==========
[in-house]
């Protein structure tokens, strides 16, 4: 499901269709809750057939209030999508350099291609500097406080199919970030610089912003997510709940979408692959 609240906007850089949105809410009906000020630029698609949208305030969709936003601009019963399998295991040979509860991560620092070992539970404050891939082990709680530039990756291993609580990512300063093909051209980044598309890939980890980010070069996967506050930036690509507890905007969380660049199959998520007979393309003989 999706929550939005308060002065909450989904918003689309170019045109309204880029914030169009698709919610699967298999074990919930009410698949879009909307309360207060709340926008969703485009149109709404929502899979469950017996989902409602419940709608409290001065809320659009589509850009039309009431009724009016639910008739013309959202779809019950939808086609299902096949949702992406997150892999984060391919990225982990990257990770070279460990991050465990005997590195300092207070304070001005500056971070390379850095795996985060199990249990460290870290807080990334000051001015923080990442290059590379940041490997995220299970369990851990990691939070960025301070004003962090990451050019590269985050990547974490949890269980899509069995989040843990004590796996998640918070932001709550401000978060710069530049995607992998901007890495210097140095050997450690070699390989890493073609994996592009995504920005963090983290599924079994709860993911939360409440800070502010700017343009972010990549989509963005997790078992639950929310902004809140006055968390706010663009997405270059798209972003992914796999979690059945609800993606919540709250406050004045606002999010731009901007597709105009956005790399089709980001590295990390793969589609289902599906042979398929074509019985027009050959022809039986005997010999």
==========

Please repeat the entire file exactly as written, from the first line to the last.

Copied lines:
[in-house]
């Protein structure tokens, strides 16, 4: 499901269709809750057939209030999508350099291609500097406080199919970030610089912003997510709940979408692959 609240906007850089949105809410009906000020630029698609949208305030969709936003601009019963399998295991040979509860991560620092070992539970404050891939082990709680530039990756291993609580990512300063093909051209980044598309890939980890980010070069996967506050930036690509507890905007969380660049199959998520007979393309003989 999706929550939005308060002065909450989904918003689309170019045109309204880029914030169009698709919610699967298999074990919930009410698949879009909307309360207060709340926008969703485009149109709404929502899979469950017996989902409602419940709608409290001065809320659009589509850009039309009431009724009016639910008739013309959202779809019950939808086609299902096949949702992406997150892999984060391919990225982990990257990770070279460990991050465990005997590195300092207070304070001005500056971070390379850095795996985060199990249990460290870290807080990334000051001015923080990442290059590379940041490997995220299970369990851990990691939070960025301070004003962090990451050019590269985050990547974490949890269980899509069995989040843990004590796996998640918070932001709550401000978060710069530049995607992998901007890495210097140095050997450690070699390989890493073609994996592009995504920005963090983290599924079994709860993911939360409440800070502010700017343009972010990549989509963005997790078992639950929310902004809140006055968390706010663009997405270059798209972003992914796999979690059945609800993606919540709250406050004045606002999010731009901007597709105009956005790399089709980001590295990390793969589609289902599906042979398929074509019985027009050959022809039986005997010999």